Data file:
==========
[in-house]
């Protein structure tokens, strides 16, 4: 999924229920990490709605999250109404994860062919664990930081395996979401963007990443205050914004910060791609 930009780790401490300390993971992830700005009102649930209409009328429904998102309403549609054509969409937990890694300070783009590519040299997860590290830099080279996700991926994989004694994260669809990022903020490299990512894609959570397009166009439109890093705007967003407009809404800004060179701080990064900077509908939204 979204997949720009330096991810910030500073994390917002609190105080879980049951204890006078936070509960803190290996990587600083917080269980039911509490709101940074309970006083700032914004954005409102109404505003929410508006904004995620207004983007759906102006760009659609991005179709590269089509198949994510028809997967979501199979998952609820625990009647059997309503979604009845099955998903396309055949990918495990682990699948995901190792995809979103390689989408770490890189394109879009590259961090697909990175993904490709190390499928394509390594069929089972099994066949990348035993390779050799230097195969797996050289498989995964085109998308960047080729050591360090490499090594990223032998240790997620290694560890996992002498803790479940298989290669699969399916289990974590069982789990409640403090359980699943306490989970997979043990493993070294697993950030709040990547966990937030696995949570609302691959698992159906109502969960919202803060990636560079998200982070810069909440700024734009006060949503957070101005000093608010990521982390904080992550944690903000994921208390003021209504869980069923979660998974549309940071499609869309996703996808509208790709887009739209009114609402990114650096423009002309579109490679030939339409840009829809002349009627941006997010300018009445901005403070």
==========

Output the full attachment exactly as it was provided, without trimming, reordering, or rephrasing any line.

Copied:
[in-house]
């Protein structure tokens, strides 16, 4: 999924229920990490709605999250109404994860062919664990930081395996979401963007990443205050914004910060791609 930009780790401490300390993971992830700005009102649930209409009328429904998102309403549609054509969409937990890694300070783009590519040299997860590290830099080279996700991926994989004694994260669809990022903020490299990512894609959570397009166009439109890093705007967003407009809404800004060179701080990064900077509908939204 979204997949720009330096991810910030500073994390917002609190105080879980049951204890006078936070509960803190290996990587600083917080269980039911509490709101940074309970006083700032914004954005409102109404505003929410508006904004995620207004983007759906102006760009659609991005179709590269089509198949994510028809997967979501199979998952609820625990009647059997309503979604009845099955998903396309055949990918495990682990699948995901190792995809979103390689989408770490890189394109879009590259961090697909990175993904490709190390499928394509390594069929089972099994066949990348035993390779050799230097195969797996050289498989995964085109998308960047080729050591360090490499090594990223032998240790997620290694560890996992002498803790479940298989290669699969399916289990974590069982789990409640403090359980699943306490989970997979043990493993070294697993950030709040990547966990937030696995949570609302691959698992159906109502969960919202803060990636560079998200982070810069909440700024734009006060949503957070101005000093608010990521982390904080992550944690903000994921208390003021209504869980069923979660998974549309940071499609869309996703996808509208790709887009739209009114609402990114650096423009002309579109490679030939339409840009829809002349009627941006997010300018009445901005403070």